Mitch is currently the editorial
This is a very complex topic, as the following talk suggests:
The main takeaways from this that I got are:
- Cancers for which sunlight deficit is a risk factor are orders of magnitude more prevalent than the few for which overexposure is a risk factor.
- People who are using sunscreen regularly are precisely the ones who shouldn’t be.
- We should be very careful and sparing about recommending sunscreen usage or sun avoidance, and always temper such advice with the tradeoffs of not getting enough sunlight.
As someone who wonders on a regular basis whether the public has the right information to make informed decisions about health-related tradeoffs, I am curious… does the above strike you as surprising? What do you currently do regarding sun exposure, and are you likely to change anything based on the above? What do you think the overall message that reaches the masses is regarding sun exposure?…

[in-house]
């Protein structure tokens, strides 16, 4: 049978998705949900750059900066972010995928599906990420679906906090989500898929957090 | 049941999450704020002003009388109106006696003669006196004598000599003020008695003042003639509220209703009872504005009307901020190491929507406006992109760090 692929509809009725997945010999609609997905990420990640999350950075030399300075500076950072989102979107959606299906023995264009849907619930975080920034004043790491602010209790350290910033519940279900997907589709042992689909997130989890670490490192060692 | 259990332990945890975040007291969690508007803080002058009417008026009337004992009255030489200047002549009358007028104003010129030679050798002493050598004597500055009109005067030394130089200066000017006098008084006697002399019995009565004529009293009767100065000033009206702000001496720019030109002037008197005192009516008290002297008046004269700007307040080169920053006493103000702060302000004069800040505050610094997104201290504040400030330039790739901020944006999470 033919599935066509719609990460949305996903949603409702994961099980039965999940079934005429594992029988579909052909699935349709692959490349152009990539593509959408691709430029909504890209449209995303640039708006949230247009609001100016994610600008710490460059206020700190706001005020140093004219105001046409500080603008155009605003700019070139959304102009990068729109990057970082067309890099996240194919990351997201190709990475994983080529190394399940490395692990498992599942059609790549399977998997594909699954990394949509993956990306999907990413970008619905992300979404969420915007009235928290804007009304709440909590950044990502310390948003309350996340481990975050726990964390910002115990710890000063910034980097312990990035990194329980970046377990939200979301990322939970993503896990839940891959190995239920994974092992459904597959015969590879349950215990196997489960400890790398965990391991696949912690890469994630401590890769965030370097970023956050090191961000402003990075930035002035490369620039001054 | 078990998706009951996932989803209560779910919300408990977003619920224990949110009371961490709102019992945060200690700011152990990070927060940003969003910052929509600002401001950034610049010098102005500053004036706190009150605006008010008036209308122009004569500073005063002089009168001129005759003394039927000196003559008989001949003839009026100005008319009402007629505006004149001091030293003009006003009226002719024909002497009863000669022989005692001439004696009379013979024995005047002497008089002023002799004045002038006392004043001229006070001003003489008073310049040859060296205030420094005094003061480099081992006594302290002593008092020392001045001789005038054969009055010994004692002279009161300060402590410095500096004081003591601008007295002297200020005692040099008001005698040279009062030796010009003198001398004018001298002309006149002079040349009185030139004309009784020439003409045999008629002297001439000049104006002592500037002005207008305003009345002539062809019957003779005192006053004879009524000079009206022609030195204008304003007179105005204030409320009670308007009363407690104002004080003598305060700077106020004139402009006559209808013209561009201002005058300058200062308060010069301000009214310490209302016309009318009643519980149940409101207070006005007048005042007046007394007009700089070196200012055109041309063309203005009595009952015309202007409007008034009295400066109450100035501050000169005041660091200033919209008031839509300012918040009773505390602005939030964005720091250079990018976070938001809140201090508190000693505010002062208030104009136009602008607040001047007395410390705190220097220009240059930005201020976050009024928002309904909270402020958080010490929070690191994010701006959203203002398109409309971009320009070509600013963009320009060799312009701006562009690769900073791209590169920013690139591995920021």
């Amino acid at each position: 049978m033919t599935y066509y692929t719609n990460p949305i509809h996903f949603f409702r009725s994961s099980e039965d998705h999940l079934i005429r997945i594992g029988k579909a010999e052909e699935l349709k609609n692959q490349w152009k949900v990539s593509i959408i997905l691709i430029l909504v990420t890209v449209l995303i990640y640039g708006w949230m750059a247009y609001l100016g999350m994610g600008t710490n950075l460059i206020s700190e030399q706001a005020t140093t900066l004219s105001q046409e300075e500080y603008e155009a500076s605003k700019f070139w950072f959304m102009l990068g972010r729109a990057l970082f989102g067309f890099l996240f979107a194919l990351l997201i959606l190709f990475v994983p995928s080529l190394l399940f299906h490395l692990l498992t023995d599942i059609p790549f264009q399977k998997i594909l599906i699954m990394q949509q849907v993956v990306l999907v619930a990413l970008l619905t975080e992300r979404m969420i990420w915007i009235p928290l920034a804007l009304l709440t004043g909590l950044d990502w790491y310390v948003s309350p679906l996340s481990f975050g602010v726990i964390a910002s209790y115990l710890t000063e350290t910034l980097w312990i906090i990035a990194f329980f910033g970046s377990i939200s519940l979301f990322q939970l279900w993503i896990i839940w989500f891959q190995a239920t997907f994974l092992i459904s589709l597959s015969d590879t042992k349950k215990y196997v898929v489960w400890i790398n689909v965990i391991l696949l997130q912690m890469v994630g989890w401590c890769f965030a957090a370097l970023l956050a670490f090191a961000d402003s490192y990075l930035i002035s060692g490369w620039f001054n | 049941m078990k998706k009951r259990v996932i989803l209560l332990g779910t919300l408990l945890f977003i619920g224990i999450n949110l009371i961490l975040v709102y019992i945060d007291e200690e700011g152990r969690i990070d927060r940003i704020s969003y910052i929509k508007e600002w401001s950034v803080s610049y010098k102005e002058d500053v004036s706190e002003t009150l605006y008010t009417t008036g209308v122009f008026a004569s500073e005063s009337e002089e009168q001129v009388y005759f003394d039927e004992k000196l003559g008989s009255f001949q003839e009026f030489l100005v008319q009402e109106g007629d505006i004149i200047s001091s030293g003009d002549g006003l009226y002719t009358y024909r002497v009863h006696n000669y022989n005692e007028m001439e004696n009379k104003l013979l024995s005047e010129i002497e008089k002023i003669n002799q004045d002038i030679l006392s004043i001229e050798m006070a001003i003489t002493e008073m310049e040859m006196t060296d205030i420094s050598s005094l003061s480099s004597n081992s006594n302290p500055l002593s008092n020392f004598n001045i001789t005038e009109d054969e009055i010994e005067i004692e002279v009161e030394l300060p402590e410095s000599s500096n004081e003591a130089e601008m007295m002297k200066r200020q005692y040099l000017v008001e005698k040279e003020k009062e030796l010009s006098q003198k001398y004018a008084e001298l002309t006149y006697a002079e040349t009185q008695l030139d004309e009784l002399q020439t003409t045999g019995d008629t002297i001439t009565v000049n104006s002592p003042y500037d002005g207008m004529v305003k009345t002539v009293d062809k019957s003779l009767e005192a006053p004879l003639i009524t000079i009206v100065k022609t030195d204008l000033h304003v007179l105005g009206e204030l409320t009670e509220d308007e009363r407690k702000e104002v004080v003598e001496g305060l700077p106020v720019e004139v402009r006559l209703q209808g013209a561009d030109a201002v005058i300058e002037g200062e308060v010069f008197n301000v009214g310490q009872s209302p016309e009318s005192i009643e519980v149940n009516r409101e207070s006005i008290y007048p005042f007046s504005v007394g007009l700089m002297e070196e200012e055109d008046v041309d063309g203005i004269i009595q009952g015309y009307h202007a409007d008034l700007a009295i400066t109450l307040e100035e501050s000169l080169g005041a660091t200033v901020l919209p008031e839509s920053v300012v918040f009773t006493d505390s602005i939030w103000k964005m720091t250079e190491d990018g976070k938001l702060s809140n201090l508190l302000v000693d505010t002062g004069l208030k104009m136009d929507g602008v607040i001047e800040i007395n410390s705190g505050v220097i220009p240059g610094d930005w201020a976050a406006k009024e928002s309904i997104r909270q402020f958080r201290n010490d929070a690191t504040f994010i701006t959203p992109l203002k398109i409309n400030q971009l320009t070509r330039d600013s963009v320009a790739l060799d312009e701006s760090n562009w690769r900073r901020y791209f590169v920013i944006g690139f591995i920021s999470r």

According to a new report in Gastroenterology (July 09), Celiac Disease is now 4 times more common in the US than it was during the 1950’s. The disease results from an intolerance to the protein gluten, found in wheat, barley, and rye. When celiac patients consume gluten, they suffer an inflammatory reaction within the small intestine that can lead to a host of manifestations, including abdominal pain, diarrhea, weight loss, anemia, infertility, malnutrition, and premature osteoporosis. It can develop at any age and is frequently misdiagnosed or undiagnosed because of its non-specific symptoms. Based on this new evaluation, about 1 in 100 people have it and many are not aware. Anyone with chronic gastrointestinal complaints or any of the features listed above, should be screened for this disease. A simple blood test can determine the diagnosis in most cases. Treatment entails lifelong adherence to a gluten-free diet. The “silver lining” for folks diagnosed with Celiac disease is that it largely and forever commits them to